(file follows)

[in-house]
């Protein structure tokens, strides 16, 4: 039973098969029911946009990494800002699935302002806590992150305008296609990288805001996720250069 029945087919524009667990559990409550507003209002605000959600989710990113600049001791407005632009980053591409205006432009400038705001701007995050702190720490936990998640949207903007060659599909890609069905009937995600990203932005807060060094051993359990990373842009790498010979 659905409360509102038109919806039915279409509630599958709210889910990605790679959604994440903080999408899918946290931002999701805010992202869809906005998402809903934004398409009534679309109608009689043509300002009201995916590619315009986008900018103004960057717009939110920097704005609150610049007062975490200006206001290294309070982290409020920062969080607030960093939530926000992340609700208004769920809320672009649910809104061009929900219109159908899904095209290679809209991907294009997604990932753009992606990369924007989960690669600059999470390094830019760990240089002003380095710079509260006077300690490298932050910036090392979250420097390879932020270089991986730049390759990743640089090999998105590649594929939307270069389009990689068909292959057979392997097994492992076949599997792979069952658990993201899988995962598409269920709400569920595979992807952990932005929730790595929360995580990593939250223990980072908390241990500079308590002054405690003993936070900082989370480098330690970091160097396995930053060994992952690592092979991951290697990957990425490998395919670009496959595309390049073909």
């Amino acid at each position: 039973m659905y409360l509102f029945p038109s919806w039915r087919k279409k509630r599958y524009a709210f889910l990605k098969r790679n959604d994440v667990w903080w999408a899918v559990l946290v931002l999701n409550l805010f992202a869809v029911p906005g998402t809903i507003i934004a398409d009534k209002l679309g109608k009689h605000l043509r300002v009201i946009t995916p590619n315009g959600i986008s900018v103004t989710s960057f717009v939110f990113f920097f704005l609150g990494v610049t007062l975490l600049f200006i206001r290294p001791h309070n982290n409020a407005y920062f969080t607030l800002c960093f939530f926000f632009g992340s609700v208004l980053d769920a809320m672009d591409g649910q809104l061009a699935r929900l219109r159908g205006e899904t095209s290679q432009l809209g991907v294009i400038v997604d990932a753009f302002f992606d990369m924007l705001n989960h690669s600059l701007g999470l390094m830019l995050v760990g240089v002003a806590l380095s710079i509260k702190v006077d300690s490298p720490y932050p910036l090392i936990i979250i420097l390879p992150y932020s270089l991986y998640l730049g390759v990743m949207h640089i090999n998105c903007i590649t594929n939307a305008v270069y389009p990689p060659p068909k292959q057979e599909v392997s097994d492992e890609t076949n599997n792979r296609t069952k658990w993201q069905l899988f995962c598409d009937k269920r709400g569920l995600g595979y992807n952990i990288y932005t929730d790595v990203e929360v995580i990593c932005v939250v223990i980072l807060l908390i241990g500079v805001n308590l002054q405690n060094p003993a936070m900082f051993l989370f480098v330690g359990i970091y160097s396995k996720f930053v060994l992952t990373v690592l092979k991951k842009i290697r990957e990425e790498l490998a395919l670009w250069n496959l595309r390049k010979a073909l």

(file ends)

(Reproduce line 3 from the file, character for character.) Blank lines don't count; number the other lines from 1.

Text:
């Amino acid at each position: 039973m659905y409360l509102f029945p038109s919806w039915r087919k279409k509630r599958y524009a709210f889910l990605k098969r790679n959604d994440v667990w903080w999408a899918v559990l946290v931002l999701n409550l805010f992202a869809v029911p906005g998402t809903i507003i934004a398409d009534k209002l679309g109608k009689h605000l043509r300002v009201i946009t995916p590619n315009g959600i986008s900018v103004t989710s960057f717009v939110f990113f920097f704005l609150g990494v610049t007062l975490l600049f200006i206001r290294p001791h309070n982290n409020a407005y920062f969080t607030l800002c960093f939530f926000f632009g992340s609700v208004l980053d769920a809320m672009d591409g649910q809104l061009a699935r929900l219109r159908g205006e899904t095209s290679q432009l809209g991907v294009i400038v997604d990932a753009f302002f992606d990369m924007l705001n989960h690669s600059l701007g999470l390094m830019l995050v760990g240089v002003a806590l380095s710079i509260k702190v006077d300690s490298p720490y932050p910036l090392i936990i979250i420097l390879p992150y932020s270089l991986y998640l730049g390759v990743m949207h640089i090999n998105c903007i590649t594929n939307a305008v270069y389009p990689p060659p068909k292959q057979e599909v392997s097994d492992e890609t076949n599997n792979r296609t069952k658990w993201q069905l899988f995962c598409d009937k269920r709400g569920l995600g595979y992807n952990i990288y932005t929730d790595v990203e929360v995580i990593c932005v939250v223990i980072l807060l908390i241990g500079v805001n308590l002054q405690n060094p003993a936070m900082f051993l989370f480098v330690g359990i970091y160097s396995k996720f930053v060994l992952t990373v690592l092979k991951k842009i290697r990957e990425e790498l490998a395919l670009w250069n496959l595309r390049k010979a073909l």